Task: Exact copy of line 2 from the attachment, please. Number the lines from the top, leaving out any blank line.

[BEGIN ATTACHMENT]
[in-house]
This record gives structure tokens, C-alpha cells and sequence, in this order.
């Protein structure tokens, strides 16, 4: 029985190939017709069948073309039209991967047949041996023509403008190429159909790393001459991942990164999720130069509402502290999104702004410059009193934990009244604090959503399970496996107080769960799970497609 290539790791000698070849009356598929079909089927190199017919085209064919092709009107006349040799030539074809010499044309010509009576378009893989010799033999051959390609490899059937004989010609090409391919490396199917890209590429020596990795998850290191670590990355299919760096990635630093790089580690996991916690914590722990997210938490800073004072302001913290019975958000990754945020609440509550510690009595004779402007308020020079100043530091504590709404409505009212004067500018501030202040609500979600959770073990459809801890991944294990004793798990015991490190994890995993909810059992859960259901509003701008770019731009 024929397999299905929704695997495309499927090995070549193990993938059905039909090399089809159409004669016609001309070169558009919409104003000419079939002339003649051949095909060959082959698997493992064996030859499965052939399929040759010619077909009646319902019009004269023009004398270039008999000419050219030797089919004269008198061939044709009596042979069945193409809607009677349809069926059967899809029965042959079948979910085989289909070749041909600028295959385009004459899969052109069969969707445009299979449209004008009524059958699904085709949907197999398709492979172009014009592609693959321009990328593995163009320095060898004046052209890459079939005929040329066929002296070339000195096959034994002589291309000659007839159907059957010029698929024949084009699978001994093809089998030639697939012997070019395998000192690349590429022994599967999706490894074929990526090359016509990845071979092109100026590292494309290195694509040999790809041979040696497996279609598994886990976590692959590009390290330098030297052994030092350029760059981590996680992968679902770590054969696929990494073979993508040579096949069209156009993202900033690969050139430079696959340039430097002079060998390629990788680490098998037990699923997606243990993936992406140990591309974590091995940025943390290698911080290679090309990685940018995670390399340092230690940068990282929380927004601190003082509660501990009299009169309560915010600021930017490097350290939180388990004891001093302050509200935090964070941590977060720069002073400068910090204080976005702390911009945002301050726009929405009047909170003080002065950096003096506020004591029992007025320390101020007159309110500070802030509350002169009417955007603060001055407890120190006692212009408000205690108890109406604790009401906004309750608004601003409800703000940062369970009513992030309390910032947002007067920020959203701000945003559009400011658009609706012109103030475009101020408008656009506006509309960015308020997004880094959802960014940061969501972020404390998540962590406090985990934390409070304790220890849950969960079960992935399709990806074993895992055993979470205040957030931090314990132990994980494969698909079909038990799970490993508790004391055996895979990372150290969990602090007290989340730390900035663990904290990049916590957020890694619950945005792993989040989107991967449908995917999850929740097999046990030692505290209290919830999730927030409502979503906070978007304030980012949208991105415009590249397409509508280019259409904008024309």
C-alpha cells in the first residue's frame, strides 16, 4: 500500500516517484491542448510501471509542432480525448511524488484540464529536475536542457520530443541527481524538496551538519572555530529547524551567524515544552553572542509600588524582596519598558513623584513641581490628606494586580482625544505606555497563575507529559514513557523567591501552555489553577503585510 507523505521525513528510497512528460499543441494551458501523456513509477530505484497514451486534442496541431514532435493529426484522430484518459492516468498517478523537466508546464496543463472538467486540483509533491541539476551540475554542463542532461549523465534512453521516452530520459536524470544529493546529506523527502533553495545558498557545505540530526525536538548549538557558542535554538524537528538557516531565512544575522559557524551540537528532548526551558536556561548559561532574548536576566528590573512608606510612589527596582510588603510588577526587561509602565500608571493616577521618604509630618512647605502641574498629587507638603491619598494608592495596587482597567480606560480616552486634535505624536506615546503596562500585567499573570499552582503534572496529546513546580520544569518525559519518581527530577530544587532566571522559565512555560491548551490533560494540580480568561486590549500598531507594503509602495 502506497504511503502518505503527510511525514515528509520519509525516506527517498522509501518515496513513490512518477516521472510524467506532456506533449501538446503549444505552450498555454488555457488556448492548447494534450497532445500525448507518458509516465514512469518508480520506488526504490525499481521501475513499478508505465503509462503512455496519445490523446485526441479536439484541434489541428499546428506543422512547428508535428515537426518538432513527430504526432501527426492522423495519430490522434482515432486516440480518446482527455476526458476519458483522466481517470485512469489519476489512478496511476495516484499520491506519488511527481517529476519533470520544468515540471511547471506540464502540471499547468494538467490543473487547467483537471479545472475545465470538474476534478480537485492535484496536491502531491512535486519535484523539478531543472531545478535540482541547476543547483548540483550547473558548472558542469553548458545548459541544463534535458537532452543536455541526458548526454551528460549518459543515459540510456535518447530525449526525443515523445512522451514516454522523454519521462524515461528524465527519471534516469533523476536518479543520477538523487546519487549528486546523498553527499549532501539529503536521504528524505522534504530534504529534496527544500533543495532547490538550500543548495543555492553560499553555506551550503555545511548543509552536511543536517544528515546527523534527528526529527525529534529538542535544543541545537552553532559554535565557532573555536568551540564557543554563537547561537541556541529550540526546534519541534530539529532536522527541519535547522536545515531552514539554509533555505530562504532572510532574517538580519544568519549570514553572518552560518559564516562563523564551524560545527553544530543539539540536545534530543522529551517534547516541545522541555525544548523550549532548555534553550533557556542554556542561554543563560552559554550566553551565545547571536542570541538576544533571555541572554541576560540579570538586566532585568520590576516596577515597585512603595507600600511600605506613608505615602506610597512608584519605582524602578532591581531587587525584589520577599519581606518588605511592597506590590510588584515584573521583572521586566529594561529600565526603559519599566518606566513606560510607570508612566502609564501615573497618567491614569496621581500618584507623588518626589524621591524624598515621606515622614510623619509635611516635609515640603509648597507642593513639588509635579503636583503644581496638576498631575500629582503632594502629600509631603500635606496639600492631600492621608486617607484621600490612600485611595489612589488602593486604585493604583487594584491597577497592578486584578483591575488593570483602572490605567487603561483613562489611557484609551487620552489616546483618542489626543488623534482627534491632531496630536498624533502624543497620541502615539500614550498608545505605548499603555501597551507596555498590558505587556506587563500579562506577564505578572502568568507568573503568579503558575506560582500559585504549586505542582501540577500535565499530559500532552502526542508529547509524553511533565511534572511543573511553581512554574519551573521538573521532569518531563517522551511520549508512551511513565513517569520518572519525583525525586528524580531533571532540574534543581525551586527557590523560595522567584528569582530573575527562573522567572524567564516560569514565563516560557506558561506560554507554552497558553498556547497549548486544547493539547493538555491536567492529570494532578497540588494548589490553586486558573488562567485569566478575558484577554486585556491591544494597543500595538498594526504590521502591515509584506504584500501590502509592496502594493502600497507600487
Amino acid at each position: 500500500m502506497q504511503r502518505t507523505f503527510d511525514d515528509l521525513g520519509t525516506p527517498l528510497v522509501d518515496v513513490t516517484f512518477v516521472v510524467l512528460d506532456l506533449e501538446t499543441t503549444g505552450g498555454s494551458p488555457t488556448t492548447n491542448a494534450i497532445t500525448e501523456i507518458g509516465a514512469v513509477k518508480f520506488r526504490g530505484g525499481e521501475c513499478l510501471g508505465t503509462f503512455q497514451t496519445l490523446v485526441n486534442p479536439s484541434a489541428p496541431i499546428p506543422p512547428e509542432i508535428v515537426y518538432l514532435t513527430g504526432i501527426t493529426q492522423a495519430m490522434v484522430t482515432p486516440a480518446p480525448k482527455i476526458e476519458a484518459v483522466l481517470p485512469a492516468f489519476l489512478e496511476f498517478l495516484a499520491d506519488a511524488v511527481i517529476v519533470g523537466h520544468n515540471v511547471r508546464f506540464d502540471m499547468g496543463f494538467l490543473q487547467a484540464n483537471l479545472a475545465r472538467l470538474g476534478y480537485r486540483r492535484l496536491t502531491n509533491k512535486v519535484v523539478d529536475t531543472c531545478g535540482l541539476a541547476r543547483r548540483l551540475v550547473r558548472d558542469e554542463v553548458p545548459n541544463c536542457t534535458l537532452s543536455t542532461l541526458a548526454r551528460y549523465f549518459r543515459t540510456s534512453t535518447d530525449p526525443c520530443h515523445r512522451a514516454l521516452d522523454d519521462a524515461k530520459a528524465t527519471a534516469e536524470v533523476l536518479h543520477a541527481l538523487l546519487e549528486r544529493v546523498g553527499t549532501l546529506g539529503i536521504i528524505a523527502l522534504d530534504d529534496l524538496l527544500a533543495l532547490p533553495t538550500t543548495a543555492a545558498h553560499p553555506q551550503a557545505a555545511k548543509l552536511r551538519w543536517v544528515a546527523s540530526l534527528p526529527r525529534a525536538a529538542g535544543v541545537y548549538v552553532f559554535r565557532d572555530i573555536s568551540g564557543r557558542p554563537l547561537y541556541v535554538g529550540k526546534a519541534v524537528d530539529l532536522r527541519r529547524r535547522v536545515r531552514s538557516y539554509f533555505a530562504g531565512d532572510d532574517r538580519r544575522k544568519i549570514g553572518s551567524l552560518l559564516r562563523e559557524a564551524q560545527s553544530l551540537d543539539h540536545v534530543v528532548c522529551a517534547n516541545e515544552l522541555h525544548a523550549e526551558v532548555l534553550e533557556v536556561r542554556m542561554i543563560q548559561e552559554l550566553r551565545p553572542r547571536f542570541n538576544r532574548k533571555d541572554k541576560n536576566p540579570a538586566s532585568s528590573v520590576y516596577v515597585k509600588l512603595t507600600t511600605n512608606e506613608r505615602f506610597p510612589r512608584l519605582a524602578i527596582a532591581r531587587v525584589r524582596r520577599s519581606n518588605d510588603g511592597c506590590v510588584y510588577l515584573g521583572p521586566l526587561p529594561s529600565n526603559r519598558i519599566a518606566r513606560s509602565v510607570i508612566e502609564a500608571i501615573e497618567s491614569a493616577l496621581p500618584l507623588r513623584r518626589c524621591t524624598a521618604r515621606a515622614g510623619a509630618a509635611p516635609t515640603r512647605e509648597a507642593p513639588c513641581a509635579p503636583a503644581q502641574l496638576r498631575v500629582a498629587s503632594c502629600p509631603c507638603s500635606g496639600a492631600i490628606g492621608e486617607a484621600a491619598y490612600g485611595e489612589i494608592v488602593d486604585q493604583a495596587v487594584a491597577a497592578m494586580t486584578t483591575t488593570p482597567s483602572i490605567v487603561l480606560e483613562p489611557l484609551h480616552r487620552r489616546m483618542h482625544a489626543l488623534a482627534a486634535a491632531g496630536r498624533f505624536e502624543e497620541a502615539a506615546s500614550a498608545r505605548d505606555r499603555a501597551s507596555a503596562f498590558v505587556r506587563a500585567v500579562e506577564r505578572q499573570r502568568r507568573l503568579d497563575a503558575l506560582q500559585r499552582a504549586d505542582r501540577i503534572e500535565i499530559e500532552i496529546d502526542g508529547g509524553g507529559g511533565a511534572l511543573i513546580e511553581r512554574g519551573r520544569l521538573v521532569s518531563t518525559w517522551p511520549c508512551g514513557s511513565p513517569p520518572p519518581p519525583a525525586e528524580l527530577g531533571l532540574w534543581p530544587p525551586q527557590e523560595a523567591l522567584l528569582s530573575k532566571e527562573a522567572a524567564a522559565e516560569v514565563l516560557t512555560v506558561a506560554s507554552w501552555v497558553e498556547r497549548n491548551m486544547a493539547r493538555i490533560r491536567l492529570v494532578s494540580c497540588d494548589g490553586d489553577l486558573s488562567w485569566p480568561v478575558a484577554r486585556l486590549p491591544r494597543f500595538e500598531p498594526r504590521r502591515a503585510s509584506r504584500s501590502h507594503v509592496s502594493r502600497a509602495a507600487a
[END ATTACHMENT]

This record gives structure tokens, C-alpha cells and sequence, in this order.